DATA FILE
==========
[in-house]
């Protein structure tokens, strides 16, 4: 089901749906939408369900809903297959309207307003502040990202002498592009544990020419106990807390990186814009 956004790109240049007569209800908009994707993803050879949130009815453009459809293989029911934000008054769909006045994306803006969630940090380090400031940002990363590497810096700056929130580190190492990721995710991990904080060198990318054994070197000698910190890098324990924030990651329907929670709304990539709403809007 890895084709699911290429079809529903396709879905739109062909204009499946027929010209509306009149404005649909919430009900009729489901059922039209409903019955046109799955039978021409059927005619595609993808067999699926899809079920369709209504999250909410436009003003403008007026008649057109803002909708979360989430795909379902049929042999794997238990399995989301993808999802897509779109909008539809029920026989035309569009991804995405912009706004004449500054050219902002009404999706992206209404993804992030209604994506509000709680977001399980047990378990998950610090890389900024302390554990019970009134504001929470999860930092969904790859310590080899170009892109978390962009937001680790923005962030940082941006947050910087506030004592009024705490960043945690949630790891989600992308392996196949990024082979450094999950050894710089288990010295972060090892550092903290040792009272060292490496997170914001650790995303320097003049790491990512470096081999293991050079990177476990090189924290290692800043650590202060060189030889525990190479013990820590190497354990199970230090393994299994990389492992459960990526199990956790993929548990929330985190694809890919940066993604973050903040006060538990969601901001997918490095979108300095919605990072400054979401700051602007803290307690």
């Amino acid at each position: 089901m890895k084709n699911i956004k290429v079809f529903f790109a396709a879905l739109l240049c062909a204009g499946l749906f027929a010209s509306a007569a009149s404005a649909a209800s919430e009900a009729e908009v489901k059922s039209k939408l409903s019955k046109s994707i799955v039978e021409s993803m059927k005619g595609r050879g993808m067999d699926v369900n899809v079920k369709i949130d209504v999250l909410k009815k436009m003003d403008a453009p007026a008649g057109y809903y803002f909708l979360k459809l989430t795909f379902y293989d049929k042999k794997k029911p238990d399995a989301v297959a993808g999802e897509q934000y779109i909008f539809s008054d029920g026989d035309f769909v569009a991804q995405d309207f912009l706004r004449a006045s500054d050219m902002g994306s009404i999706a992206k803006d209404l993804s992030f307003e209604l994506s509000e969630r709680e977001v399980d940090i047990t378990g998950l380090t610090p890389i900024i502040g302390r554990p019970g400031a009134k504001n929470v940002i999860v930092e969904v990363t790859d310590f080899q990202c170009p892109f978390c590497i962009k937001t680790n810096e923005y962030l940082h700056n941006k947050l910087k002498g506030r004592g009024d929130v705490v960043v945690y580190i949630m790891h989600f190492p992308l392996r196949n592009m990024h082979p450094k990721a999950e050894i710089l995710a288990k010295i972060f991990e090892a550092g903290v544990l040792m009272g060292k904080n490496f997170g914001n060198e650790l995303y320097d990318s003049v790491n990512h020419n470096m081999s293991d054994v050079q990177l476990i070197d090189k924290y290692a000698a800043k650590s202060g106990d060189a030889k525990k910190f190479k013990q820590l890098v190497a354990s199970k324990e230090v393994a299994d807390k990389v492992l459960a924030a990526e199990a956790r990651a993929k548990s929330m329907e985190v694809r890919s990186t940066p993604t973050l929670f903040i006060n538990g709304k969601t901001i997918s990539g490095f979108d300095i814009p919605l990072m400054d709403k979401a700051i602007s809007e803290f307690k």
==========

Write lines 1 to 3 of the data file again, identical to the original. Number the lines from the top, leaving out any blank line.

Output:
[in-house]
């Protein structure tokens, strides 16, 4: 089901749906939408369900809903297959309207307003502040990202002498592009544990020419106990807390990186814009 956004790109240049007569209800908009994707993803050879949130009815453009459809293989029911934000008054769909006045994306803006969630940090380090400031940002990363590497810096700056929130580190190492990721995710991990904080060198990318054994070197000698910190890098324990924030990651329907929670709304990539709403809007 890895084709699911290429079809529903396709879905739109062909204009499946027929010209509306009149404005649909919430009900009729489901059922039209409903019955046109799955039978021409059927005619595609993808067999699926899809079920369709209504999250909410436009003003403008007026008649057109803002909708979360989430795909379902049929042999794997238990399995989301993808999802897509779109909008539809029920026989035309569009991804995405912009706004004449500054050219902002009404999706992206209404993804992030209604994506509000709680977001399980047990378990998950610090890389900024302390554990019970009134504001929470999860930092969904790859310590080899170009892109978390962009937001680790923005962030940082941006947050910087506030004592009024705490960043945690949630790891989600992308392996196949990024082979450094999950050894710089288990010295972060090892550092903290040792009272060292490496997170914001650790995303320097003049790491990512470096081999293991050079990177476990090189924290290692800043650590202060060189030889525990190479013990820590190497354990199970230090393994299994990389492992459960990526199990956790993929548990929330985190694809890919940066993604973050903040006060538990969601901001997918490095979108300095919605990072400054979401700051602007803290307690």
């Amino acid at each position: 089901m890895k084709n699911i956004k290429v079809f529903f790109a396709a879905l739109l240049c062909a204009g499946l749906f027929a010209s509306a007569a009149s404005a649909a209800s919430e009900a009729e908009v489901k059922s039209k939408l409903s019955k046109s994707i799955v039978e021409s993803m059927k005619g595609r050879g993808m067999d699926v369900n899809v079920k369709i949130d209504v999250l909410k009815k436009m003003d403008a453009p007026a008649g057109y809903y803002f909708l979360k459809l989430t795909f379902y293989d049929k042999k794997k029911p238990d399995a989301v297959a993808g999802e897509q934000y779109i909008f539809s008054d029920g026989d035309f769909v569009a991804q995405d309207f912009l706004r004449a006045s500054d050219m902002g994306s009404i999706a992206k803006d209404l993804s992030f307003e209604l994506s509000e969630r709680e977001v399980d940090i047990t378990g998950l380090t610090p890389i900024i502040g302390r554990p019970g400031a009134k504001n929470v940002i999860v930092e969904v990363t790859d310590f080899q990202c170009p892109f978390c590497i962009k937001t680790n810096e923005y962030l940082h700056n941006k947050l910087k002498g506030r004592g009024d929130v705490v960043v945690y580190i949630m790891h989600f190492p992308l392996r196949n592009m990024h082979p450094k990721a999950e050894i710089l995710a288990k010295i972060f991990e090892a550092g903290v544990l040792m009272g060292k904080n490496f997170g914001n060198e650790l995303y320097d990318s003049v790491n990512h020419n470096m081999s293991d054994v050079q990177l476990i070197d090189k924290y290692a000698a800043k650590s202060g106990d060189a030889k525990k910190f190479k013990q820590l890098v190497a354990s199970k324990e230090v393994a299994d807390k990389v492992l459960a924030a990526e199990a956790r990651a993929k548990s929330m329907e985190v694809r890919s990186t940066p993604t973050l929670f903040i006060n538990g709304k969601t901001i997918s990539g490095f979108d300095i814009p919605l990072m400054d709403k979401a700051i602007s809007e803290f307690k």